58. 58. ~1% come back to strike the Moon within 400 million years (My) (Fig. 1) (8). Because the Moon only has ~25 ancient (Pre-Nectarian) lunar basins (16), probably made by the impact of diameter D 20 km projectiles 4.1 Ga (13, 17), an impact probability of ~1% implies the GI ejecta popula- tion could—at best—only contain a few thou- sand D 20 km bodies (the order of 25/0.01). Mass balance therefore requires the majority of GI ejecta to be in a steep size frequency distribu- tion dominated by D 20 km bodies (8). This leads us to predict that ~1010 -km-sized projec- tiles were thrown out of the Earth-Moon system (fig. S8) (8). Although GI simulations lack the resolution to confirm the nature of this steep size frequency distribution, insights gleaned from numerical impact experiments on D = 100 km bodies show that such steep slopes are common outcomes when the targets are largely left intact (6). An analog in nature for this may be the formation of the ~500-km Rheasilvia basin on the D = 530 km asteroid Vesta; the largest body in Vesta’s family of fragments is D ~ 8 km, a factor of 70 smaller than Vesta itself, whereas the exponents of its cumu- lative power law size distribution are extremely steep, with –3.7 and –8 observed for D 3 km and 5 km bodies, respectively (fig. S6) (7, 8, 18). The shape of this size distribution implies that much of the mass of GI ejecta was initially in the form of 0.1 D 20 km fragments rather than of dust and small debris (8). A consequence of a steep GI ejecta size fre- quency distribution is that the fragments should undergo vigorous collisional evolution with themselves. Tests using collision evolution codes (13, 19) indicate that D 1 km bodies rapidly demolished themselves, enough so to reduce the population by several orders of magnitude in mass within 0.1 to 1 My of the GI (fig. S8) (8). This would lead to a huge dust spike, with small particles either thrown out of the solar system via radiation pressure or lost to the Sun via Poynting-Robertson drag (14, 20). The surviving Fig. 2. Compilations of impact ages found within chondritic meteorites. (A) A representation of 40 Ar-39 Ar shock degassing ages for 34 ordinary and enstatite chondrites whose mean ages are between ~4.32 billion and 4.567 billion years (9–11). All samples were heavily shocked, shock-melted, or otherwise had some evidence for having been part of a large collision. To create this age-probability distribution, we separated the sample ages by parent body (EL, EH, E-melt/Aubrites, L, LL, and H chondrites) and computed the sum probability of ages within each class by adding Gaussian profiles, with centers and widths corresponding to the most probable age and 1s errors of each dated sample (8). The profiles were then normalized before they were summed in order to prevent any single class from dominating the distribution (fig. S9A). We caution that systematic errors in measured Ar decay rates could make these ages slightly older (8). (B) The age-probability distribution of U-Pb ages for 24 L, LL, and H chondrites (table S1) created by using the same method (fig. S9B). U-Pb ages 60 My after CAIs are interpreted to be from impact heating alone, whereas those 60 My after CAIs are an unknown mixture of formation, metamorphic, and impact ages (26). Both distributions show a feature ~80 to 120 My after CAIs (~4.45 to 4.49 Ga). Fig. 3. A sample comparison between our model and ran- domly derived 40 Ar-39 Ar shock degassing ages for asteroidal meteorites. (A) The combined 40 Ar-39 Ar age distribution, in blue, was created by assuming that leftover planetesimals and giant RESEARCH | REPORTS [Bottke et al., Science, 2015] ,PLANETARYSCIENCEINSTITUTE By Eric Hand I t was the biggest cataclysm the solar system has ever seen. About 100 million years after the planets began to take shape, a Mars-sized body crashed into the proto-Earth, creating a halo of hot debris that coalesced into the moon. There was collateral damage, it turns out. Scientists now suspect that fragments of the giant impact were flung all the way to the fledgling asteroid belt. When this plan- way to probe that.” Scientists have long tried to pin down the age of the moon by analyzing lunar samples returned from the Apollo missions. But be- cause of disagreements about the isotope systems used for dating, the calculated ages vary from about 30 million years after the start of the solar system to 100 million or even 200 million years younger. A more precise age would help scientists work out that 10 billion kilometer-sized bodies would have been flung out into the solar system— where many of them could strike asteroids. Asteroids constantly collide with each other, but at relatively slow speeds. Some high-speed projectiles from the giant im- pact, in contrast, would have struck at speeds upward of 10 kilometers a second, melting and transforming asteroid miner- als into darker, glassy materials. The shock heating would also have altered a standard radioactive “clock” used for dating, in which a radioactive isotope of potassium decays into argon that remains trapped in the crys- tal structure of the rock. “If you heat it up enough, argon moves through the crystal structures, and you can reset [the clock],” says study co-author Tim Swindle, director of the Lunar and Planetary Laboratory at the University of Arizona in Tucson. Searching through the literature for me- teorites that had already been dated, the team found 34 samples that fit their profile: those with shock-heating alteration and ancient argon ages. A significant fraction of these 34 samples have ages that cluster around 105 million years after the solar sys- tem began; that, the team believes, is the age of the moon-forming impact. Other scientists are excited about the method but worried about the small sam- ple size. The authors used their own judg- ment to identify meteorites with the right type of shock heating, and their 34 meteor- ite samples could hail from as few as five or six parent asteroid bodies. “Is that really representative of everything the asteroid belt saw?” asks Sarah Stewart, a planetary scientist at the University of California, Davis. “It’s not a robust conclusion, but it’s a robust method.” Swindle says the new moon age estimate—a Moon-forming impact left scars in distant asteroids Planetary collision dated through analysis of meteorites PLANETARY SCIENCE The giant impact that formed the moon may have flung copious debris into the solar system. onApril16,2015www.sciencemag.orgDownloadedfrom (c) Science Age of the Moon Formation? Giant Impact Ejecta が高速で小惑星に衝突・年代を リセットした証拠が隕石に刻まれているはず ※ サンプルが少なすぎる&モデルがシンプルすぎる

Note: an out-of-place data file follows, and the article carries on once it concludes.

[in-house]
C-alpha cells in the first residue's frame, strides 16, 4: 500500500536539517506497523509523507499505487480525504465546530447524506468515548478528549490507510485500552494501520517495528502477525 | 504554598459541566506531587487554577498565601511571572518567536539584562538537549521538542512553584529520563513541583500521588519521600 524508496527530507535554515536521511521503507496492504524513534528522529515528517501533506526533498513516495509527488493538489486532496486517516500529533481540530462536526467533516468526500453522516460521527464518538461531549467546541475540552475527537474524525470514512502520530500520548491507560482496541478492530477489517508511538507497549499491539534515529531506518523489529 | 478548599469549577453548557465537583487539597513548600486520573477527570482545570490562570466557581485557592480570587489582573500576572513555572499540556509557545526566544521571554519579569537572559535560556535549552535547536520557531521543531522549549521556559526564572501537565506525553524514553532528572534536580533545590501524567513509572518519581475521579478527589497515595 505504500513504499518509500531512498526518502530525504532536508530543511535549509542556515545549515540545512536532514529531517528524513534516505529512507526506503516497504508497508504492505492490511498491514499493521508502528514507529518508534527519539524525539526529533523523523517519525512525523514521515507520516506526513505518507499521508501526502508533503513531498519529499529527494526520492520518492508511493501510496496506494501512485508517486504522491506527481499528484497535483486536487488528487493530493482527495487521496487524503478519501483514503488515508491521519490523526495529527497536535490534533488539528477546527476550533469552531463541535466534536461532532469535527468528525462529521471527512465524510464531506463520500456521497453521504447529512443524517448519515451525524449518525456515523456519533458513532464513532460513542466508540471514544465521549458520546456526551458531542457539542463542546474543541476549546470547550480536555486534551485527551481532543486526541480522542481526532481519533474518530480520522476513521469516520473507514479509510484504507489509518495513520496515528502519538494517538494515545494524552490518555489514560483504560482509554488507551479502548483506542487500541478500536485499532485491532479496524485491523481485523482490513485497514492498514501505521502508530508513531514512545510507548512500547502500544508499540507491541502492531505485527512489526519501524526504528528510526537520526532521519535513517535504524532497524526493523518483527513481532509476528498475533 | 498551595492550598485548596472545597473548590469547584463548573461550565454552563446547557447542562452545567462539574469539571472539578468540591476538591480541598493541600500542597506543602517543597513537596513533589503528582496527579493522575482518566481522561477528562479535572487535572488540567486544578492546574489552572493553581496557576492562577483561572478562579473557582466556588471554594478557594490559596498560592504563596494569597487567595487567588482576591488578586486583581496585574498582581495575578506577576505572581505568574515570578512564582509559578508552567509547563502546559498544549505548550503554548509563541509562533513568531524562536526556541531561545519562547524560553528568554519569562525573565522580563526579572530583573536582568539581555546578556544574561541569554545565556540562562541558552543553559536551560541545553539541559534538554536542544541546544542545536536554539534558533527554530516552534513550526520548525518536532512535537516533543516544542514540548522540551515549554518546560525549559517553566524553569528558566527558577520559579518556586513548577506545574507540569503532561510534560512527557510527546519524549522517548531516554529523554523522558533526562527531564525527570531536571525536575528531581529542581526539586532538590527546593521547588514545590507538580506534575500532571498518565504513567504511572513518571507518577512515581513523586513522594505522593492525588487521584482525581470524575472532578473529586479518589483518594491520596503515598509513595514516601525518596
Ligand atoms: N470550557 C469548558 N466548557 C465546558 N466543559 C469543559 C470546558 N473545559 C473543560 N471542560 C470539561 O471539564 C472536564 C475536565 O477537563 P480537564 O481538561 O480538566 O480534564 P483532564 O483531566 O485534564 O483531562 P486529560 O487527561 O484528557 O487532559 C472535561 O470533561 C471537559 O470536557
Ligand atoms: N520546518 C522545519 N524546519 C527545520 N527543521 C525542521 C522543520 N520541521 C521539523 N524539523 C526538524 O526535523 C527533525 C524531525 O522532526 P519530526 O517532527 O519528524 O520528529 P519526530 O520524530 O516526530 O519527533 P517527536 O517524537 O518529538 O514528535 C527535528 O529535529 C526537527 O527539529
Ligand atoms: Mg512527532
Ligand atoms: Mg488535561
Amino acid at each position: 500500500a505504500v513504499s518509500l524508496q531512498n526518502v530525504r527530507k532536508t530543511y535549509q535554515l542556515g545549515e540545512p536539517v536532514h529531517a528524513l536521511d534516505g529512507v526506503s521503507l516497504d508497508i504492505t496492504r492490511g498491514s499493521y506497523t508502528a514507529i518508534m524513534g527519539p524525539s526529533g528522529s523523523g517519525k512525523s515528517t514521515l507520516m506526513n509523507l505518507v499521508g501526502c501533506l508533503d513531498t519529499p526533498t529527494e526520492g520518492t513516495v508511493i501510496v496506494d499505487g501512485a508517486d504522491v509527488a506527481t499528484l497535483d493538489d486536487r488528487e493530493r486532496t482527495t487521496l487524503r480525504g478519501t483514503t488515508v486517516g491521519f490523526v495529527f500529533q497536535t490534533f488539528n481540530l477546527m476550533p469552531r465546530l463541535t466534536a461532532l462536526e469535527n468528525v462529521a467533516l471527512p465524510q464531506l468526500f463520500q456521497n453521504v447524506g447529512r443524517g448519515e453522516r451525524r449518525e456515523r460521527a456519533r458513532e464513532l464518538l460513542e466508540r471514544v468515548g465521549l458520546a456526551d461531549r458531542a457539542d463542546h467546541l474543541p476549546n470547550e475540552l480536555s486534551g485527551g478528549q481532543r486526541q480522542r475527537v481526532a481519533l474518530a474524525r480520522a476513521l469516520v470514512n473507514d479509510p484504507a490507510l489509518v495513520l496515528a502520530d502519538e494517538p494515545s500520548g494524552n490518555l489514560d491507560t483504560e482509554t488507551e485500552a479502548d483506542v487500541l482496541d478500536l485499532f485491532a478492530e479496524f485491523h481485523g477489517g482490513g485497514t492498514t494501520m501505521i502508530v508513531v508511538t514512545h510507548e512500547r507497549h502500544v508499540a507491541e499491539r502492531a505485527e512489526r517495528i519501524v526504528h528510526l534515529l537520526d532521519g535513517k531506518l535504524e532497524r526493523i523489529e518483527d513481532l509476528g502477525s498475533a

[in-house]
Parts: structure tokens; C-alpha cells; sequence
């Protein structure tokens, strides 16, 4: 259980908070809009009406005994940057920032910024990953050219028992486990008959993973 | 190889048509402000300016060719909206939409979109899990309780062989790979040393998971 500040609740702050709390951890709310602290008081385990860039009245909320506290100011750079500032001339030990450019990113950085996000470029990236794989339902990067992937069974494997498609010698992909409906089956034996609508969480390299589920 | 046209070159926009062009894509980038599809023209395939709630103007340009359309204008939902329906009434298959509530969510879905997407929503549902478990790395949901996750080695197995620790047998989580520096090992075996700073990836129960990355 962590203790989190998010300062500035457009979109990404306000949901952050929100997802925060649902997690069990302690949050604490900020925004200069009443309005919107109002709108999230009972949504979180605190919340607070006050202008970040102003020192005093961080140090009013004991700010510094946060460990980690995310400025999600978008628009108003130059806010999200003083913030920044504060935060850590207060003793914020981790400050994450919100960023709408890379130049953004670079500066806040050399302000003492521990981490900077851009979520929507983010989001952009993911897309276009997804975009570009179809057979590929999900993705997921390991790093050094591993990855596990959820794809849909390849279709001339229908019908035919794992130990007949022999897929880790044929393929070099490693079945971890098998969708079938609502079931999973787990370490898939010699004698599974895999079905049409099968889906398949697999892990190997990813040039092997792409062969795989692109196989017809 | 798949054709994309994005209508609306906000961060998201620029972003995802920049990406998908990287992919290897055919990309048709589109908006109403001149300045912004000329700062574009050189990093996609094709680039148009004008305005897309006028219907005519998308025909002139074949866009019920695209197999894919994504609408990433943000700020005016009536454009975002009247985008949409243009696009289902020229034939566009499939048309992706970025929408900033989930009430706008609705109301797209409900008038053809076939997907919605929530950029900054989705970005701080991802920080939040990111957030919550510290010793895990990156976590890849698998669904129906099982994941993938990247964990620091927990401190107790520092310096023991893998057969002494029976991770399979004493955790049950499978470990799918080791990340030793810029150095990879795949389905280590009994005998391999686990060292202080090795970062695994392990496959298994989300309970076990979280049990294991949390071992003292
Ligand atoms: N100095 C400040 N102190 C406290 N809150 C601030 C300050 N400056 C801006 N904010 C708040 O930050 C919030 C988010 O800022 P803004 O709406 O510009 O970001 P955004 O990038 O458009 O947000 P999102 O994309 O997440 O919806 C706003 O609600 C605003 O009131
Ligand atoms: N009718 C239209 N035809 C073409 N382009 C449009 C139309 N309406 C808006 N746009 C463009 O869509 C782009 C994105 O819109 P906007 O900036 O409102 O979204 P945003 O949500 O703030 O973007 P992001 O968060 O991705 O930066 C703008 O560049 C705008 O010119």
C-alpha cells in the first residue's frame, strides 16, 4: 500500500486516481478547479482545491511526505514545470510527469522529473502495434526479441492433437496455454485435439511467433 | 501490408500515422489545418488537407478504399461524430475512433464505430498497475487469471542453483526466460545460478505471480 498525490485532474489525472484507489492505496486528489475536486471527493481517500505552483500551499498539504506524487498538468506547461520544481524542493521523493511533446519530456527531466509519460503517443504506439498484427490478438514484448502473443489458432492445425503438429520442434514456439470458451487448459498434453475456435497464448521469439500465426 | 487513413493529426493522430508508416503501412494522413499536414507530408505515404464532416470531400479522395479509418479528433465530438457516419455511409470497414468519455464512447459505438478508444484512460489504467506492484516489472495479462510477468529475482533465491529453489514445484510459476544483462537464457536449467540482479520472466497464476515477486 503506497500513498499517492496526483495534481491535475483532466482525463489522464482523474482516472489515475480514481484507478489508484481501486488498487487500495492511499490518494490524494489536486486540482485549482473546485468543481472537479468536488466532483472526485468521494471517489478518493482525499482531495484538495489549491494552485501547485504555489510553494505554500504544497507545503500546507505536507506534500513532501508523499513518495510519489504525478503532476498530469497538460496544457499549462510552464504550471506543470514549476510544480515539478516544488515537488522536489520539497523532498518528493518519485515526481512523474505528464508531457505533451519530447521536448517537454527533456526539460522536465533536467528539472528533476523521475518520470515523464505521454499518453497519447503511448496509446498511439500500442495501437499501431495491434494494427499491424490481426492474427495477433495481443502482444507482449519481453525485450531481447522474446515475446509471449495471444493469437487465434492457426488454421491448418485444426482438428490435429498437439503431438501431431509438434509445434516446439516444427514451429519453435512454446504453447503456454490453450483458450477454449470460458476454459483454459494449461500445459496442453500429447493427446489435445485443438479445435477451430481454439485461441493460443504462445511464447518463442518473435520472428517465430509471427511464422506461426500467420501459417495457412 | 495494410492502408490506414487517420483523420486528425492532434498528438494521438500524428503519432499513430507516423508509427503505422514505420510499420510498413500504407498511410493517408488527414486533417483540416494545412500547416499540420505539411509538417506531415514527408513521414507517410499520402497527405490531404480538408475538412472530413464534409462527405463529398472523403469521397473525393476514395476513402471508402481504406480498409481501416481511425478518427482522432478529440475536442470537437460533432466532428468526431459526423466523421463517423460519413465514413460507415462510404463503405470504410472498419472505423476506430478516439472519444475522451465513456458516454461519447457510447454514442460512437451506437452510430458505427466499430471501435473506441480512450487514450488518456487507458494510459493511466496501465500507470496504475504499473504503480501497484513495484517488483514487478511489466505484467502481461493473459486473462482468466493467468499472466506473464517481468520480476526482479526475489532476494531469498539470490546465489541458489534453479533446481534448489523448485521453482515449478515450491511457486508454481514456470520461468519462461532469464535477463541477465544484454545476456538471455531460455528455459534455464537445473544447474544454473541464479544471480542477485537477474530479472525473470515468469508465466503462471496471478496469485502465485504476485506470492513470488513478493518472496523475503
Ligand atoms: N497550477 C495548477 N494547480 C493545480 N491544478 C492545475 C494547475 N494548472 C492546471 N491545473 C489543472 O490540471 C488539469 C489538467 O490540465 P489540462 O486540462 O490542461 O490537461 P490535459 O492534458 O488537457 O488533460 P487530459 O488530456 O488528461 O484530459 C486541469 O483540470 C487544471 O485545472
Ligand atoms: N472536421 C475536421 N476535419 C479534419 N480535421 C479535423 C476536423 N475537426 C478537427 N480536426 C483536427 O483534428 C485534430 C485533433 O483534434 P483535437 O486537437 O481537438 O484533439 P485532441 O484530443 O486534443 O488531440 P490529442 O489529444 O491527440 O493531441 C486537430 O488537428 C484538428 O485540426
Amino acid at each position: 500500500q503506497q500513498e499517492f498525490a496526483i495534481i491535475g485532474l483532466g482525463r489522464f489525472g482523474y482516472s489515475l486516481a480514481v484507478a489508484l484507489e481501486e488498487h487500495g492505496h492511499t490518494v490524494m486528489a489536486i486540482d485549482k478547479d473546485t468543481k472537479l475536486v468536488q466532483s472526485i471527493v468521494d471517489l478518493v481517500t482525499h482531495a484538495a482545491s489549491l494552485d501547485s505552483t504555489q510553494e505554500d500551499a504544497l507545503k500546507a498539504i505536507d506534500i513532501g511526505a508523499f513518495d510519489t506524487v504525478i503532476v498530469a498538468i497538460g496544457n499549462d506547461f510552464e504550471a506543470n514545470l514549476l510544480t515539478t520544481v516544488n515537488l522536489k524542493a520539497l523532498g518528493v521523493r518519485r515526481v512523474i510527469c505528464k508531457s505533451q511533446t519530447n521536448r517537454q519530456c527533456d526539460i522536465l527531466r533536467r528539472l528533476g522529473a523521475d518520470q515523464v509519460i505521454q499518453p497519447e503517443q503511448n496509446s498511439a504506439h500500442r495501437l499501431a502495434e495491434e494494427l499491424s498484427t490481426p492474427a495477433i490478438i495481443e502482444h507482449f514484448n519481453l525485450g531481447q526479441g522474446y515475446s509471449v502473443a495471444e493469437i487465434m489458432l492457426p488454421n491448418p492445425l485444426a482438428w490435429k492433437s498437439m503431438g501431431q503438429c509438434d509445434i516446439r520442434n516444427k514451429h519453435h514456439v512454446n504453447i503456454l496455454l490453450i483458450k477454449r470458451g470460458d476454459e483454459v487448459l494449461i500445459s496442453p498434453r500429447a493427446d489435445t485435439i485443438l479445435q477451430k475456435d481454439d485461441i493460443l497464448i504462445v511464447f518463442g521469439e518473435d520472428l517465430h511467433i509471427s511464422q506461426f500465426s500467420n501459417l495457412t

59. 59. 結局 どうしたらいいの?